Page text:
Still, he believes there is actually more bipartisan support in the upper chamber. “Senator Lieberman and his staff have been working on this for several years,” he says. “Last year, the original co-sponsors of his bill included Dianne Feinstein and then-senator [Robert] Byrd. When it was voted on, it attracted the support of senators Mark Warner of Virginia and Bill Nelson of Florida. And we’re hopeful that Senator Manchin will be a supporter.”
Indeed, Lieberman lends strong support to the measure. In a statement to NRO, Lieberman says the voucher program “is not a Democratic, Republican, or independent program — it is not a liberal or conservative program — it is a program that puts children first. The Opportunity Scholarship Program works as evidenced by increased graduation rates, higher reading proficiency, and the overwhelming support of district families.” As a result, he is “optimistic that we can pass it this year.”
Lipinski agrees. “I see the SOAR Act — which also authorizes additional funding for D.C. public and private charter schools — as being very much in line with core Democratic-party goals and principles of fairness, which is why it already enjoys Democratic sponsorship,” he says in a statement to NRO. “I think we can all agree that a child shouldn’t have to attend schools that fail to meet reasonable standards just because she lives in a low-income neighborhood.”
Burke finds Feinstein’s sponsorship particularly encouraging. “One of [Feinstein’s] early concerns was whether or not the program had local support,” Burke says. “Seven out of thirteen members of the D.C. City Council are in favor of it. We know from polling that’s been done that seven out of ten people want to see it continued. There are all these indications of local support.”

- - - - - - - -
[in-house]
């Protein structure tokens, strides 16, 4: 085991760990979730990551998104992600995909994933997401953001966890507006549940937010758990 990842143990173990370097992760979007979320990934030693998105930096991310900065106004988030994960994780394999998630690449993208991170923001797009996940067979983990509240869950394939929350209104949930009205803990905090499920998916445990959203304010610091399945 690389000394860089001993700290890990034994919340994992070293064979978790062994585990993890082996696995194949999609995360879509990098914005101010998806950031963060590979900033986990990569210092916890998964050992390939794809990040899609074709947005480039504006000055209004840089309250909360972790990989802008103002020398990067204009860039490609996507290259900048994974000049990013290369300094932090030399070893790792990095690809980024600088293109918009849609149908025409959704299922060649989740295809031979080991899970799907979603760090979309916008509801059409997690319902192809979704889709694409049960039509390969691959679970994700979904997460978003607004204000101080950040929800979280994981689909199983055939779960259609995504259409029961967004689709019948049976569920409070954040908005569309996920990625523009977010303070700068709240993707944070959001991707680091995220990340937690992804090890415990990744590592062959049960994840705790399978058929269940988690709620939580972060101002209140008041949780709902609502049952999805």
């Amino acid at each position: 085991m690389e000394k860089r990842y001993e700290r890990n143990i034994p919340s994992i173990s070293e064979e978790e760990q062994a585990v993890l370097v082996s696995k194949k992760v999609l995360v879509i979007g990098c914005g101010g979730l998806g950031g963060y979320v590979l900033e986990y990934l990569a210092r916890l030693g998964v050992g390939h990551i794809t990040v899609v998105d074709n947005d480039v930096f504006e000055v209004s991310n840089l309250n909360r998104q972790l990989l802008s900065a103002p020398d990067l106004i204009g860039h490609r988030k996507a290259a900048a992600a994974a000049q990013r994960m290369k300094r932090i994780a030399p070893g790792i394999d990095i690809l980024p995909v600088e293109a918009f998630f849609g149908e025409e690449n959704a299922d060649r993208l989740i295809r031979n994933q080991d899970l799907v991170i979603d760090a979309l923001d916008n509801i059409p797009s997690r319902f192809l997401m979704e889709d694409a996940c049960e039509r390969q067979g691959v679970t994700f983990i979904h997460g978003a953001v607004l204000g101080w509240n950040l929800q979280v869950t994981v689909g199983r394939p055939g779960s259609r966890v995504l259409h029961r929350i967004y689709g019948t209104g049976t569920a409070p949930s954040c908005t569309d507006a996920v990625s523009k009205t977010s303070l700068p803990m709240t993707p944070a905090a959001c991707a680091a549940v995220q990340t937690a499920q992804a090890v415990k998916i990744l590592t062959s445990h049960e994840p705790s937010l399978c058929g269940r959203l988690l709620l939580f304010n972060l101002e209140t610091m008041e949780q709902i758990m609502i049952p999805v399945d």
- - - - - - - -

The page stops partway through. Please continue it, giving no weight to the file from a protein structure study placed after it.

But not of unanimity. D.C.’s delegate to Congress, Eleanor Holmes Norton (D.), vehemently opposes the program. She argues that the district’s local government has chosen charter schools as its form of school choice and that her constituents resent outside interference. “If they’re for vouchers, pass a national vouchers bill, don’t pass a bill picking on [us],” she tells NRO. “We resent being someone’s petri dish.”
In the end, however, Gowdy thinks Republicans have the most persuasive argument — one that might persuade enough Democrats to cross party lines. “What possible opposition could exist to a program that has demonstrable results and widespread support among participants, and doesn’t hurt the other sectors of education?” he asks. “I will let those who are opposed to it come and make their case.”
— Brian Bolduc is a William F. Buckley Fellow at the National Review Institute.